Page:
Snippet: Using a config file for CapserJS and PhantomJS

Today’s Code Snippet is for using a JSON configuration file with CapserJS and PhantomJS.  I have been using JSON configuration files with my test automation for a while now to help manage test URLs, user agents, users, etc.  It is a great way to make your automation more flexible and update settings for an entire application.   Below is an example of how your configuration file would look.


    "PROD": {"url": ""},
    "QA1": {url": ""},
    "QA2": {url": ""}
    "IE11": "Mozilla/5.0 (Windows NT 6.1; WOW64; Trident/7.0; AS; rv:11.0) like Gecko",
    "FF40": "Mozilla/5.0 (Windows NT 6.1; WOW64; rv:40.0) Gecko/20100101 Firefox/40.1",
    "Chrome": "Chrome/45.0.2454.101"

In this configuration we have the URLs for testing as well as several user agents to select from that you will then use in your script.

var env = casper.cli.get("envvar browser = casper.cli.get("browservar config = require('config.json');
var address = config["Environments"][env]["url"];
var agent = config["userAgents"][browser];
casper.test.begin('', function suite(test){
    casper.start(address, function firstStep(){

So what does it mean?

In the code of your test script, you’re setting up the variables to select inputs from the command line for “env” and “browser”.  These will be used for all of the tests you have in the test script.  Let’s look at how we’re getting the user agent information.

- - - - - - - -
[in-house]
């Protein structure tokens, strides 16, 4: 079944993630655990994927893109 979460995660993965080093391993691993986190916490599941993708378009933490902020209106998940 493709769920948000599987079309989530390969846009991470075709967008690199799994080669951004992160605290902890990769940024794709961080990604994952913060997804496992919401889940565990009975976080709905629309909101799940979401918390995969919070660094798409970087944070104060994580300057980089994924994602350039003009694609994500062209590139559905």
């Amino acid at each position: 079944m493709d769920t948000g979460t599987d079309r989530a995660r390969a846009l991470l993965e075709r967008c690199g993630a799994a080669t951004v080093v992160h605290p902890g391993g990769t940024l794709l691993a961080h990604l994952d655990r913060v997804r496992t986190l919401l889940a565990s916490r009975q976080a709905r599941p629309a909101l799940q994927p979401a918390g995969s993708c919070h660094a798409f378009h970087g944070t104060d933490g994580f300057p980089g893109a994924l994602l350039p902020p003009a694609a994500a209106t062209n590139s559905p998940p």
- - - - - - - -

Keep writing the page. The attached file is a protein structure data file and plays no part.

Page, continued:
var browser = casper.cli.get("browserar agent = config["userAgents"][browser];

We took the variable of “browser” from the command line and are now using it to navigate through the configuration file to find the appropriate information to pass into our test setUp.  This will allow us to run all of our test with this user agent information.

The command to execute would look like this:

casperjs test tests/ –env=QA2 –browser=IE11 –ssl-protocol=tlsv1

Taking it further

The more that you put into your configuration file, the more options you have.  For instance, you could add to your user agent so that it includes viewpoint sizes.  This would be helpful for is you had a screen resolution minimum on your desktop site and for mobile device user agent settings.  I have included user account information in my configuration file where I include a setting in the environment section, such as “QA1″: {url”: ““, “type”: “test”}.  Then I would capture the type and use it for determining the password for the environment.  There are a number of ways to expand out your configuration file for testing.

What will you do with it?

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